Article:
Vintage Kingston: Shattering the public sector's glass ceiling

Vintage Kingston: The glass ceiling shatters even further

Vintage Kingston: The glass ceiling shatters even further

First published in News

  • August 18, 2004

More women than ever were breaking the glass ceiling to become London councils' top earners, and the private sector was catching up.

Many believed the gender gap in the top jobs would continue to decrease as the older generations retire and attitudes became more open.

This could already be seen in a GMB union report showing figures for Kingston and Richmond councils, where 48 per cent and 39 per cent respectively of the top five per cent of earners were.

The figures, according to New Malden businesswoman Yvette Hoskings-Janes, who ran Your Learned Friend legal consultants, is an indicator of things to come.

Ms Hosking-Janes, who was also a member of the Sutton Businesswomen's Lunch network, said: "A lot depends whether you are in the public sector or the private sector.

"Public sector experiences you hear tend to be very positive because it is a mandate of the sector to treat everybody the same and for them to have the same opportunities.

"There are lots of private companies which are in the same position and which are very family-friendly, but a lot of that depends on which part of the private sector you are in."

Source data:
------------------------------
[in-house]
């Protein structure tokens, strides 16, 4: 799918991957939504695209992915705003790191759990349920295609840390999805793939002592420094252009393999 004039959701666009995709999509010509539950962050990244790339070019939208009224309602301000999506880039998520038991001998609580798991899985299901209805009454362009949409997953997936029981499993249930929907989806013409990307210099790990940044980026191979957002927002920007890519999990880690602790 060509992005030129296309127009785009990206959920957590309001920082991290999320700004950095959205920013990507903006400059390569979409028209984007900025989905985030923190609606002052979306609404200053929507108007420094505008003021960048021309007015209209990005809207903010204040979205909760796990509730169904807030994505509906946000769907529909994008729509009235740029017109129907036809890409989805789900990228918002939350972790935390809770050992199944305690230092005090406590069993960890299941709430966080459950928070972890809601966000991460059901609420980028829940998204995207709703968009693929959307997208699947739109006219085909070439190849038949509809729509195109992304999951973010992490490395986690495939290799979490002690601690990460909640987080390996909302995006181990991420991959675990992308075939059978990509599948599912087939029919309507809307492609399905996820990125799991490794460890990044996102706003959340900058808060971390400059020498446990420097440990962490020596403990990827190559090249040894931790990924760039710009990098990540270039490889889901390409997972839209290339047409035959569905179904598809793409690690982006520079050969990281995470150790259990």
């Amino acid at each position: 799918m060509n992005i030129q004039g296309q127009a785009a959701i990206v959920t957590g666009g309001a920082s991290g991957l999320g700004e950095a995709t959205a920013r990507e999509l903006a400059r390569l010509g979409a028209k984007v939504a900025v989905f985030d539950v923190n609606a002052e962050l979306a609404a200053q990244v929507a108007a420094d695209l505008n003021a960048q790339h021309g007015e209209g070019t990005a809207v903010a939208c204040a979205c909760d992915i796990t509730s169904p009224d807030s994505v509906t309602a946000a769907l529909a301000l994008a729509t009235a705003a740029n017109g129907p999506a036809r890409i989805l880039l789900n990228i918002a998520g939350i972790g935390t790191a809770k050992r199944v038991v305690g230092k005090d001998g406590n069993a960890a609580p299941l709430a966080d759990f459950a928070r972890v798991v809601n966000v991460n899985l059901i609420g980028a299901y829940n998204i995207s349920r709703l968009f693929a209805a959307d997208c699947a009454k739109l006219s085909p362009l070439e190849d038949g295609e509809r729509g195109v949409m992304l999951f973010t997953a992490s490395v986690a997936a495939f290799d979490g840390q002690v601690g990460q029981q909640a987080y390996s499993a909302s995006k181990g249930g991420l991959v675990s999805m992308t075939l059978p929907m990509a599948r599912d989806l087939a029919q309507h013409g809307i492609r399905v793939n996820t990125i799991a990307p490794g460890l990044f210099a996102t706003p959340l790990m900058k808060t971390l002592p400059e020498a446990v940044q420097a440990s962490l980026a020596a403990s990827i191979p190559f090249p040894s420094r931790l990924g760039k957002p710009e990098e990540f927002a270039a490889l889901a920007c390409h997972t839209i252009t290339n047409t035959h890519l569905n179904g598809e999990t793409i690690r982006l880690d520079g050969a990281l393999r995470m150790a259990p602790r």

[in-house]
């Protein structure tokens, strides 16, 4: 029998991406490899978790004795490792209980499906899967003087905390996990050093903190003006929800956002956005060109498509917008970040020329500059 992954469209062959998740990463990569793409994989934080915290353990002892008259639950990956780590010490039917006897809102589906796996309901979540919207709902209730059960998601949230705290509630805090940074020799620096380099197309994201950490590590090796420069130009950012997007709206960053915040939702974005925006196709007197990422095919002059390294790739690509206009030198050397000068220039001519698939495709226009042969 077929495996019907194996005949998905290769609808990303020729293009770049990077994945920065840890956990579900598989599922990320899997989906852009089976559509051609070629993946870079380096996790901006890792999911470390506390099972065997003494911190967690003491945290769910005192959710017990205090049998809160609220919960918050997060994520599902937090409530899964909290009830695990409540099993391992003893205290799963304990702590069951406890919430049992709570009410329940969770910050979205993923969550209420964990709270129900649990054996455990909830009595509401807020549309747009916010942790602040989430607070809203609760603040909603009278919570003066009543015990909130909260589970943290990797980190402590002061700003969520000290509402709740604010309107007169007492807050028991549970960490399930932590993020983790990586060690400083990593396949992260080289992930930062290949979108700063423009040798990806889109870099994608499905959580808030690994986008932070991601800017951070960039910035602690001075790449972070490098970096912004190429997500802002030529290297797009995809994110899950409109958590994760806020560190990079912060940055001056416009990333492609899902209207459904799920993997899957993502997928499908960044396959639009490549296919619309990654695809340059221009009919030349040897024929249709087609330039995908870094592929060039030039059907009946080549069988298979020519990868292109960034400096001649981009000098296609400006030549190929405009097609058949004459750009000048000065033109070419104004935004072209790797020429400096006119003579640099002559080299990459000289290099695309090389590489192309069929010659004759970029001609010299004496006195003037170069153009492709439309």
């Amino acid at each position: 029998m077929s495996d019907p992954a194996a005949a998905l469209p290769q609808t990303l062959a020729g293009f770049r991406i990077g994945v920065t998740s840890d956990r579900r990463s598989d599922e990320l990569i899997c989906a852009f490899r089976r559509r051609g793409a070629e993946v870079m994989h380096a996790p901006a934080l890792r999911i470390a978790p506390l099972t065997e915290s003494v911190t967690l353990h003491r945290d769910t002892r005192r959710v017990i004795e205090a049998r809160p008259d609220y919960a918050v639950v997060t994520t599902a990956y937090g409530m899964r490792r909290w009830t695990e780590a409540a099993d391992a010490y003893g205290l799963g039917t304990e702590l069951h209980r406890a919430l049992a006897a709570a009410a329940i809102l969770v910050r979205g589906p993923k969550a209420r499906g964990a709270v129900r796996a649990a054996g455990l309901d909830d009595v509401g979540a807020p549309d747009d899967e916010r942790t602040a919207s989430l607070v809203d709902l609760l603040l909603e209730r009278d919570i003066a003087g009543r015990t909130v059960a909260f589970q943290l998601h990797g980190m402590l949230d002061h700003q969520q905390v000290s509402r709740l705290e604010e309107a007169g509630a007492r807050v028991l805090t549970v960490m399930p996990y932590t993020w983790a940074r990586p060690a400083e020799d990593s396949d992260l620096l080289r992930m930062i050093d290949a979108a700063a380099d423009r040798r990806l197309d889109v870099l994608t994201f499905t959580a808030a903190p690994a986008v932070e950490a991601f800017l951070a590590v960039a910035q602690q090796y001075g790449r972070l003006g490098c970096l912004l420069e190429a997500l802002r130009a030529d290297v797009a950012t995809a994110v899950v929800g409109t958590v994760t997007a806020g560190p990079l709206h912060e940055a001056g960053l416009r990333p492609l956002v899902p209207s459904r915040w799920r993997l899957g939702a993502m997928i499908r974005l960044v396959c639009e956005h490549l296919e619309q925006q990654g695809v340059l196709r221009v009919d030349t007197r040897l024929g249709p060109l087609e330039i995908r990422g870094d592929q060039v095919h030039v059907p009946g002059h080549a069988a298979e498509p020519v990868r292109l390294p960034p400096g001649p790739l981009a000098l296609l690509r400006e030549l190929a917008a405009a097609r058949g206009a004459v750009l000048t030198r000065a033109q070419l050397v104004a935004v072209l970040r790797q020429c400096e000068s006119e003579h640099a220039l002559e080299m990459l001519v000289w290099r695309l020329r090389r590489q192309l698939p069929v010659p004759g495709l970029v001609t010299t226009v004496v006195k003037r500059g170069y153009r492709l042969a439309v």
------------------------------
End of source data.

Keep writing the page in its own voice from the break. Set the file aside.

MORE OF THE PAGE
A former oil company lawyer, Ms Hosking-Janes added: "I felt I had to know everything about drilling and oil wells while a lot of my male colleagues simply did not care.

"Attitudes are changing, but that was a very male-dominated area. I only ever met one female engineer."

Lee Chalmers, chairman of the Kingston Women's Network and owner of Authentic Living, which helped people change their lives and jobs, said: "I am 33 and never in my life has it occurred to me that I could not do something because I am a woman.

"I have had no experience of any blocks to me in any way but I do think that May have something to do with my attitude."

President of Richmond Chamber of Commerce Chris Coopers said: "Many women have made tremendous strides in senior posts with business.

"I think there has been a change in the way things work, particularly in the south-east, where you can no longer afford to have the man as the sole breadwinner.

"Our membership now is 35 per cent women."

  • August 18, 2004

Patients branded Kingston Hospital's toilets the dirtiest in the UK.

A survey revealed 38 per cent of Kingston patients who took part believed the toilet and bathroom facilities were not very clean, or not clean at all.

The study was conducted across nearly 600 NHS trusts.

  • August 18, 1989

London Fire Brigade revealed plans to cut the number of fire engines at New Malden fire station from two to one.

Opponents said cash savings were being put above safety.

The station now retains one fire engine.

  • August 15, 1964

Houses in Tolworth were rocked by an explosion during a fire at the Rediffusion Vision Services factory in Fullers Avenue.

About 200 people watched firefighters from Surbiton, Esher, Malden and Wimbledon battle the blaze for an hour and a half.

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